RESULTS: Click here for where everyone finished l Click here for the race report

William Byron finished third, followed by Christopher Bell and Kyle Larson.

It’s the first time in NASCAR’s playoff era (which began in 2004) that there have been three consecutive victories by non-playoff drivers.

POINTS

Kyle Busch, Kevin Harvick, Austin Dillon and Tyler Reddick were eliminated from the playoffs after the first round as the field was narrowed from 16 to 12 drivers.

It’s the first time that Busch and Harvick have been ousted in the first round of the elimination playoff format that started in 2014.

Regular season champion Chase Elliott will enter the second round opener at Texas Motor Speedway with the points lead in the reseeded standings, ahead of Joey Logano, Ross Chastain, Kyle Larson, William Byron, Denny Hamlin, Christopher Bell, Ryan Blaney, Chase Briscoe, Alex Bowman, Daniel Suarez and Austin Cindric.

RESEEDED POINTS FOR ROUND 2: Click here for reseeded driver points l Click here for reseeded team owner points

ROUND 1 POINTS: Click here for driver points l Click here for team owner points

Cup driver intro songs at Bristol

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BRISTOL, Tenn. — One of the best parts of pre-race festivities at Bristol Motor Speedway is the drivers having their own song as they are introduced.

Here are the driver selections for Saturday night’s Cup playoff 

AJ Allmendinger — “Victory” by Fire From the Gods

Aric Almirola — “”Without Me” by Eminem

Christopher Bell — “Remember the Name” — by Fort Minor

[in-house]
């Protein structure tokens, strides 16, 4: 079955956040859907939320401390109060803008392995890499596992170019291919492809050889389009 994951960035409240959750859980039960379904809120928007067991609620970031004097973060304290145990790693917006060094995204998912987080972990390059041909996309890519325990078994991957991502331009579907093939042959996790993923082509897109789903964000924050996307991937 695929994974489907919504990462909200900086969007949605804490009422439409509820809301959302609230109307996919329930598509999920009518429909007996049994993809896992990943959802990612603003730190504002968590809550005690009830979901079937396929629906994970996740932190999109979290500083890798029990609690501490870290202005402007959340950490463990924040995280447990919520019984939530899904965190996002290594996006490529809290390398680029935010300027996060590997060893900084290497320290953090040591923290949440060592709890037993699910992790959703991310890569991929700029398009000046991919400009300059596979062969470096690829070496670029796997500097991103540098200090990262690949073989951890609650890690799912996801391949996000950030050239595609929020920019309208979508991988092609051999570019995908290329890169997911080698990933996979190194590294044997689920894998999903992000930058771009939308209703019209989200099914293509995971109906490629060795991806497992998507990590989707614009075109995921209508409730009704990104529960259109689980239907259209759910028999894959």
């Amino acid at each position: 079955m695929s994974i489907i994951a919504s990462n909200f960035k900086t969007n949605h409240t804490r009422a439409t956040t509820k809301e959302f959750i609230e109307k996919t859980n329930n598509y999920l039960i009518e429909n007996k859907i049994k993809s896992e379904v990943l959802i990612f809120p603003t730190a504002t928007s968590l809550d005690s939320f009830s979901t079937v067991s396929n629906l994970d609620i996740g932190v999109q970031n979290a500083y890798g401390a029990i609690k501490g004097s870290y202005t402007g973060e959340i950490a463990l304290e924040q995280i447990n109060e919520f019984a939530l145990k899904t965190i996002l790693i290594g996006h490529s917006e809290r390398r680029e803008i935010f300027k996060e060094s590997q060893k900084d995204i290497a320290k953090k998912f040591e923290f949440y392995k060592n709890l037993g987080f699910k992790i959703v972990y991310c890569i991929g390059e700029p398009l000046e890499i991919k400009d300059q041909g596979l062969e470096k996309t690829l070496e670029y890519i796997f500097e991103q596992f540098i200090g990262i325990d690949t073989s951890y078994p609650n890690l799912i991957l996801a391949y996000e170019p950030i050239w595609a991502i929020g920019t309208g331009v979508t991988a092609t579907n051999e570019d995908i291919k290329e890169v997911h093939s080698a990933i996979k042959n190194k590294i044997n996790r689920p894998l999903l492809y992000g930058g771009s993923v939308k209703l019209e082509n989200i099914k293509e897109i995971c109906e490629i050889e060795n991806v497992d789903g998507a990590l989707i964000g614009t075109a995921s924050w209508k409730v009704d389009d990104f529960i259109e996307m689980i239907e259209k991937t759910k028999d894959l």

Ryan Blaney — “Angel Band” by Tyler Childers

Alex Bowman — “Outlawz” by Terror Reid 

Chase Briscoe — “The Boss” by James Brown

Chris Buescher — “Go to War” by Nothing More 

Harrison Burton — “”Bad Boy for Life” by Diddy

Kyle Busch — “Rowdy Song” by Raytona 500

William Byron — “CHANT” by Macklemore

Landon Cassill — “High Hopes” by Panic at the Disco

Ross Chastain — “Watermelon Crawl”

Austin Cindric — “Run to the Hills” by Iron Maiden

Cole Custer — “Top Gun Anthem” by Harold Faltermeyer 

Austin Dillon — “Narcos” by Timmy Trumpet

Ty Dillon — “The Next Episode” by Dr. Dre and Eminem

Chase Elliott — “Ride the Lightning (717 Tapes) by Warren Zeiders

Ty Gibbs — “All In” by Lil Baby

Todd Gilliland — “Father Stretch My Hands Pt. 1” by Ye

Justin Haley — “Summer Breeze” by Seals and Crofts

Denny Hamlin — “Hard Knock Life” by Andrea McArdle 

Kevin Harvick — “The Old Man Down the Road” by John Fogarty

Erik Jones — “Should’ve Been a Cowboy” by Toby Keith

Brad Keselowski — “Rooster” by Alice in Chains

Corey LaJoie — “Highway to the Danger Zone” by Kenny Loggins